The United Nations has been trying to mediate between east and west in a bid to overcome divisions and prepare the North African country for elections.
France had been pushing for the vote in December but recent fighting between rival groups in Tripoli and a lack of a constitutional basis has dimmed the prospect.
Younes was for years part of Gaddafi's inner circle.
He defected at the start of the uprising in February 2011 and became the military chief of the rebellion, a move opposed by other rebels who had suffered under the old regime.
His death caused deep rifts within the rebellion, exposing tensions between Islamists - whom Gaddafi fiercely suppressed during his 42-year dictatorship - and secularists and former army figures, with various factions accusing each other of responsibility.
The circumstances of his killing remain murky, but it is known that he was slain in July 2011 after rebel leaders summoned him back from the front line to Benghazi, the eastern city and cradle of the uprising.


France urges Iran to free human rights lawyer Nasrin Sotoudeh

Updated 8 min 10 sec ago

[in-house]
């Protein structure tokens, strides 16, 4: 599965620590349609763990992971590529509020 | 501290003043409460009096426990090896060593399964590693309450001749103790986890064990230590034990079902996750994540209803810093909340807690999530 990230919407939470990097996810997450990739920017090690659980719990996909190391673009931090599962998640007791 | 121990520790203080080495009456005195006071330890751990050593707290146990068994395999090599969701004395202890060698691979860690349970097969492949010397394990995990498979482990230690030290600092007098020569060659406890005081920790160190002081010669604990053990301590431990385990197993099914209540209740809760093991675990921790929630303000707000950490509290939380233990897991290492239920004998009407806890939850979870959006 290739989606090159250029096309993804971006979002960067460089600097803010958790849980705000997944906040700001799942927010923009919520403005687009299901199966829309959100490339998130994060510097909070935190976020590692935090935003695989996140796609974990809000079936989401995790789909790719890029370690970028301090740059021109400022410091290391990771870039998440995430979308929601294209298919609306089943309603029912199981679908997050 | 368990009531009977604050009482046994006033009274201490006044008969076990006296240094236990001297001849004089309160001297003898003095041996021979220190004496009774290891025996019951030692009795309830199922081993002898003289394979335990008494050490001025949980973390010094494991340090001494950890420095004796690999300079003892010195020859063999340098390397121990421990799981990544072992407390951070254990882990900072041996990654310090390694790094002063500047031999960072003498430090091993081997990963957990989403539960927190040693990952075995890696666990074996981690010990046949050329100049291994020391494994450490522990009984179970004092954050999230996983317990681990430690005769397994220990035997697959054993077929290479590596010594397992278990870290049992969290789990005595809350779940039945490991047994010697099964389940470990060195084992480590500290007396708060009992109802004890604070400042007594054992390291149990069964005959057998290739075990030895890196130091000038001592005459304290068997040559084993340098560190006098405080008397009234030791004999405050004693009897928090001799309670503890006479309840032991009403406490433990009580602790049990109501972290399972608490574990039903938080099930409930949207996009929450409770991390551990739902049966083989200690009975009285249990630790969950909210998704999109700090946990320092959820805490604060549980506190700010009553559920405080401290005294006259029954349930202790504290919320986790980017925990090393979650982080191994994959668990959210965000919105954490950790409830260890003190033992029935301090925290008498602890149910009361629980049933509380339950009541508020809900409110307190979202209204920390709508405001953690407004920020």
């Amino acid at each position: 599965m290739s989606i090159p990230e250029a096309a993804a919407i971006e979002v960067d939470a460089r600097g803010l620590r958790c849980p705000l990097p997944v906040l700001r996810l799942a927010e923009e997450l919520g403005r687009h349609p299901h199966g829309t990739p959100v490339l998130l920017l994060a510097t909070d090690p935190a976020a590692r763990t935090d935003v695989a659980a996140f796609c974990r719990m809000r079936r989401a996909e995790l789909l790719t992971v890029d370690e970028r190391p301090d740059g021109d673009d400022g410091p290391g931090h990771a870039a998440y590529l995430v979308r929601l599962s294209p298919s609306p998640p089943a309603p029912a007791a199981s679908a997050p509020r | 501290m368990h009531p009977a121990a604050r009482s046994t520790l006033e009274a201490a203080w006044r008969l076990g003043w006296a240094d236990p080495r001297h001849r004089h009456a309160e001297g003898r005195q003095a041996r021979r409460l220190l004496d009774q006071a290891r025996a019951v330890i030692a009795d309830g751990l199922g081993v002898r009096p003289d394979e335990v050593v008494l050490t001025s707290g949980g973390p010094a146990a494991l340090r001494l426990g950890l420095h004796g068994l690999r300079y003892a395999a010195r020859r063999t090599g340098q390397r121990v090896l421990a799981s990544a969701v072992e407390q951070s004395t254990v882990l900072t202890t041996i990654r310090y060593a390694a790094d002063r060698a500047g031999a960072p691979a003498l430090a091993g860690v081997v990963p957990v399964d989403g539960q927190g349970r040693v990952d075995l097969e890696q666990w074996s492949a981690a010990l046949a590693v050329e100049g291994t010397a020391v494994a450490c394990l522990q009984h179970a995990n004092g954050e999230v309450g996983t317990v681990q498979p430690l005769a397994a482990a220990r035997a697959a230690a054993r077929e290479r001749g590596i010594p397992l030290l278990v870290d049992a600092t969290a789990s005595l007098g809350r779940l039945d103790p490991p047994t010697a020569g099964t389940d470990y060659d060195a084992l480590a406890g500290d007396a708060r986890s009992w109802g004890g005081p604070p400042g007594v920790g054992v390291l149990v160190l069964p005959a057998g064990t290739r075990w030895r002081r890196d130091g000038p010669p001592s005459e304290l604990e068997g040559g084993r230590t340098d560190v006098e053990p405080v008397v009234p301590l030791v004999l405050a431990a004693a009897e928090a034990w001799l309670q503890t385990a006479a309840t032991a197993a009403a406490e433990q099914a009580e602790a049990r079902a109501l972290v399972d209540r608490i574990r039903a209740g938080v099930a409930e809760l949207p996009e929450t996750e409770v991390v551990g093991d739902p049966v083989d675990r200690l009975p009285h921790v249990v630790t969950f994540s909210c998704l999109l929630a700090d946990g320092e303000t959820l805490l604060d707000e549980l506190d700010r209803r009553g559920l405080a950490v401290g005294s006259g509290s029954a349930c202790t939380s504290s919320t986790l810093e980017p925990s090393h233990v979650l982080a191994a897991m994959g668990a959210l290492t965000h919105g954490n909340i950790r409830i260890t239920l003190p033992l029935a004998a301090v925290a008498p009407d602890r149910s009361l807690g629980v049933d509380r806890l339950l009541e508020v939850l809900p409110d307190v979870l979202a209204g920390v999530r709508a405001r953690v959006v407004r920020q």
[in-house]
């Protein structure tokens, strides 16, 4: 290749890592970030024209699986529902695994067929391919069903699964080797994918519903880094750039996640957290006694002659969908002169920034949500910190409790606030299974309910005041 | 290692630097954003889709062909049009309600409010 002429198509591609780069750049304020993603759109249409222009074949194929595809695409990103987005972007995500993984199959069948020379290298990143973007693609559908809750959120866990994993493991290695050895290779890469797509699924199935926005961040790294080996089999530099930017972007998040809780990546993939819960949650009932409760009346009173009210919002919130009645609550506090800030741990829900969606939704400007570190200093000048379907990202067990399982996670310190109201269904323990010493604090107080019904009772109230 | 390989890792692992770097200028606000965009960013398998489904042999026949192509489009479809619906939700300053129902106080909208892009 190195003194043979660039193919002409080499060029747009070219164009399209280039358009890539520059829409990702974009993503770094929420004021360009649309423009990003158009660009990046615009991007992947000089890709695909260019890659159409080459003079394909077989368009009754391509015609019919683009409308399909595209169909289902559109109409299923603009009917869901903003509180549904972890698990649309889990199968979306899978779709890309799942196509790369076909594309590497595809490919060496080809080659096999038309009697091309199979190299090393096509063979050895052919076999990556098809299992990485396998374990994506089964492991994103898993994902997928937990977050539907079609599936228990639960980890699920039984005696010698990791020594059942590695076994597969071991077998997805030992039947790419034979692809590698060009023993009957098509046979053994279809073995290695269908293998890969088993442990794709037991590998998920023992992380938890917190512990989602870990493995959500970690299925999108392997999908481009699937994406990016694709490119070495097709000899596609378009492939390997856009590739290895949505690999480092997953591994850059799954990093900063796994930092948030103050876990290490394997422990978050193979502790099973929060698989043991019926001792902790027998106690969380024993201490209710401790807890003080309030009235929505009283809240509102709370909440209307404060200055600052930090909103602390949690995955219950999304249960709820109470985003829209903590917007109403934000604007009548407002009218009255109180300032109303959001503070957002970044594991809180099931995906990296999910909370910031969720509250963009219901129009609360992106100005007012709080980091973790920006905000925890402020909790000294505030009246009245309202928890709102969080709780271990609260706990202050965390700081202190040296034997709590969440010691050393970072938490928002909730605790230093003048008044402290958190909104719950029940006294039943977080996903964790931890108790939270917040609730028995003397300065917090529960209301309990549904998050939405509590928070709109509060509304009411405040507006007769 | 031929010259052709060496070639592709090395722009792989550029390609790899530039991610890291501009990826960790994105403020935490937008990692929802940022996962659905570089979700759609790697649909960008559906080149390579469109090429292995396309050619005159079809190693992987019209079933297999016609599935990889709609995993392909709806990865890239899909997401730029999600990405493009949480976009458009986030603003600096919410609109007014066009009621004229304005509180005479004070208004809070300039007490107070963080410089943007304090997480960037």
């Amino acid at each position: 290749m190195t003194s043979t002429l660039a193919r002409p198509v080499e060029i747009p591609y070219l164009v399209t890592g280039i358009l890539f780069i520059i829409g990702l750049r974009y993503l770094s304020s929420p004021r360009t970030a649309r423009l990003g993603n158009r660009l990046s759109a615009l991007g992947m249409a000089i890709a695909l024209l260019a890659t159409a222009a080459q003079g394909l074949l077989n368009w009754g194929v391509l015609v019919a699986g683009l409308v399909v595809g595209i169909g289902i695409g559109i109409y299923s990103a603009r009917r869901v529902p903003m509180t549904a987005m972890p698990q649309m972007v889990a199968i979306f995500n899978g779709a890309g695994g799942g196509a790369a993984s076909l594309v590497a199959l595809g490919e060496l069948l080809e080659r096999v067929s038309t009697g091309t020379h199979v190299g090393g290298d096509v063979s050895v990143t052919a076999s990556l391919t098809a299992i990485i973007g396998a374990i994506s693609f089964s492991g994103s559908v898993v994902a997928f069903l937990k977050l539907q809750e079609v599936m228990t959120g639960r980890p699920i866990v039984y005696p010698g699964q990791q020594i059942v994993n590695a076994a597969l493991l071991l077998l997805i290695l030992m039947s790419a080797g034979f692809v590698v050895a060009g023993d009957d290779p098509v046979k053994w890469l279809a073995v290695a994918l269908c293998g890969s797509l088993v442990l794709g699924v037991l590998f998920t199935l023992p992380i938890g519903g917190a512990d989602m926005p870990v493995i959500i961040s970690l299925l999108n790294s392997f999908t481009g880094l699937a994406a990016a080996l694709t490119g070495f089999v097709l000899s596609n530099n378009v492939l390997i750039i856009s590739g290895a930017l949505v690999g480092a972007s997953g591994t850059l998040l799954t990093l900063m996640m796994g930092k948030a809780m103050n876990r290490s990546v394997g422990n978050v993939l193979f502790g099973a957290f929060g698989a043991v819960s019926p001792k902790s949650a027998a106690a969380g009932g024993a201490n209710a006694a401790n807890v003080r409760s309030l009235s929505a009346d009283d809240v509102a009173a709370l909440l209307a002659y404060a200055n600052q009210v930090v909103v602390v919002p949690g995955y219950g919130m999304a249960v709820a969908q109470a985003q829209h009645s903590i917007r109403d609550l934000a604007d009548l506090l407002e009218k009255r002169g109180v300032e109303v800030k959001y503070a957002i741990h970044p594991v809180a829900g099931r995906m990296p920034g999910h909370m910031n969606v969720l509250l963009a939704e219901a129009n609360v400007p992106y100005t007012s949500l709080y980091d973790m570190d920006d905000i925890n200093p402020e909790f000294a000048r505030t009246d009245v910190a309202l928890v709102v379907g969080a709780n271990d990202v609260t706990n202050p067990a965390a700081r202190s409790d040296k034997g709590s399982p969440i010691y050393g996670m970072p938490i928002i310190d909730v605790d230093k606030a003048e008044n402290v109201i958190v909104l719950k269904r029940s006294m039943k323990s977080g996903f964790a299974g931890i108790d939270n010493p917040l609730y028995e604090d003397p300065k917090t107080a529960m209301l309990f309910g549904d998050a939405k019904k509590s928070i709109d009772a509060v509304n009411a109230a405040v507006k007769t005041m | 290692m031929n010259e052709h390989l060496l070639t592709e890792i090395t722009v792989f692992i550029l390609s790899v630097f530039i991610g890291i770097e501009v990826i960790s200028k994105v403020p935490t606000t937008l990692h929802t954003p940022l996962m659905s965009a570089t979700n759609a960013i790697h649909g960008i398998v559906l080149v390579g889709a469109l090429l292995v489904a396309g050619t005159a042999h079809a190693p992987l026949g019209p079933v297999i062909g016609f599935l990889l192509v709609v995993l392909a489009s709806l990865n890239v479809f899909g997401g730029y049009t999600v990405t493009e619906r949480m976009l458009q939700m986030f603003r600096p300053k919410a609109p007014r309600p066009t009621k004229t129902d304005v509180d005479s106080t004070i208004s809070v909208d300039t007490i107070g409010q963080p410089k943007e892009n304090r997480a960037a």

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France urges Iran to free human rights lawyer Nasrin Sotoudeh

PARIS: France on Thursday called for Iranian human rights lawyer Nasrin Sotoudeh to be released and warned Tehran that its adherence to a nuclear accord does not give it a blank cheque on human rights.
“We will do all we can to secure the release of Mrs.Sotoudeh,” French Foreign Minister Jean-Yves Le Drian told the upper chamber Senate.
“She was condemned under astonishing conditions,” for “defending the rights of women, in particular those who contest the obligation to wear the Islamic veil,” he added.
Sotoudeh’s husband Reza Khandan told AFP on Sunday that his wife had been sentenced to a total of 33 years in prison over a case with seven charges, but she is to only serve the longest sentence, 12 years imposed on Sunday for “encouraging corruption and debauchery.”